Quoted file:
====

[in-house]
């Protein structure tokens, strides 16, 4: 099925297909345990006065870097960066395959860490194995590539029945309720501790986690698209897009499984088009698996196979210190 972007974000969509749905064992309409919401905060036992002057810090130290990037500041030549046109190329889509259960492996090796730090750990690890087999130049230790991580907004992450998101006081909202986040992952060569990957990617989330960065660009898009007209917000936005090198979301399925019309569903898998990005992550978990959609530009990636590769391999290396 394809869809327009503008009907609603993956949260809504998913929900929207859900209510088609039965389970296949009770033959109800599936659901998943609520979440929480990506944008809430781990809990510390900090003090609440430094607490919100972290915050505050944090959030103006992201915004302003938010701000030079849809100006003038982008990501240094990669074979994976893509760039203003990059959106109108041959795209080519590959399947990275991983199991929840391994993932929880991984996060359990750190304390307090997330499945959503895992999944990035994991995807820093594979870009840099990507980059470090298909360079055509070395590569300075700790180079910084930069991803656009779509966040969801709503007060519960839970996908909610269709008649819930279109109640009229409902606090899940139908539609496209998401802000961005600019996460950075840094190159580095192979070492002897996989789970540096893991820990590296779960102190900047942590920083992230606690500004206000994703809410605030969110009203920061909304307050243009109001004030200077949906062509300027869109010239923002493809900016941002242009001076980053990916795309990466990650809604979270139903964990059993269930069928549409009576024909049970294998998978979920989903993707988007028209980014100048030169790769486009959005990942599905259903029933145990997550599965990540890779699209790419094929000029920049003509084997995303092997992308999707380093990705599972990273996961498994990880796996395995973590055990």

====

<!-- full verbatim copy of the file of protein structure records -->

[in-house]
């Protein structure tokens, strides 16, 4: 099925297909345990006065870097960066395959860490194995590539029945309720501790986690698209897009499984088009698996196979210190 972007974000969509749905064992309409919401905060036992002057810090130290990037500041030549046109190329889509259960492996090796730090750990690890087999130049230790991580907004992450998101006081909202986040992952060569990957990617989330960065660009898009007209917000936005090198979301399925019309569903898998990005992550978990959609530009990636590769391999290396 394809869809327009503008009907609603993956949260809504998913929900929207859900209510088609039965389970296949009770033959109800599936659901998943609520979440929480990506944008809430781990809990510390900090003090609440430094607490919100972290915050505050944090959030103006992201915004302003938010701000030079849809100006003038982008990501240094990669074979994976893509760039203003990059959106109108041959795209080519590959399947990275991983199991929840391994993932929880991984996060359990750190304390307090997330499945959503895992999944990035994991995807820093594979870009840099990507980059470090298909360079055509070395590569300075700790180079910084930069991803656009779509966040969801709503007060519960839970996908909610269709008649819930279109109640009229409902606090899940139908539609496209998401802000961005600019996460950075840094190159580095192979070492002897996989789970540096893991820990590296779960102190900047942590920083992230606690500004206000994703809410605030969110009203920061909304307050243009109001004030200077949906062509300027869109010239923002493809900016941002242009001076980053990916795309990466990650809604979270139903964990059993269930069928549409009576024909049970294998998978979920989903993707988007028209980014100048030169790769486009959005990942599905259903029933145990997550599965990540890779699209790419094929000029920049003509084997995303092997992308999707380093990705599972990273996961498994990880796996395995973590055990």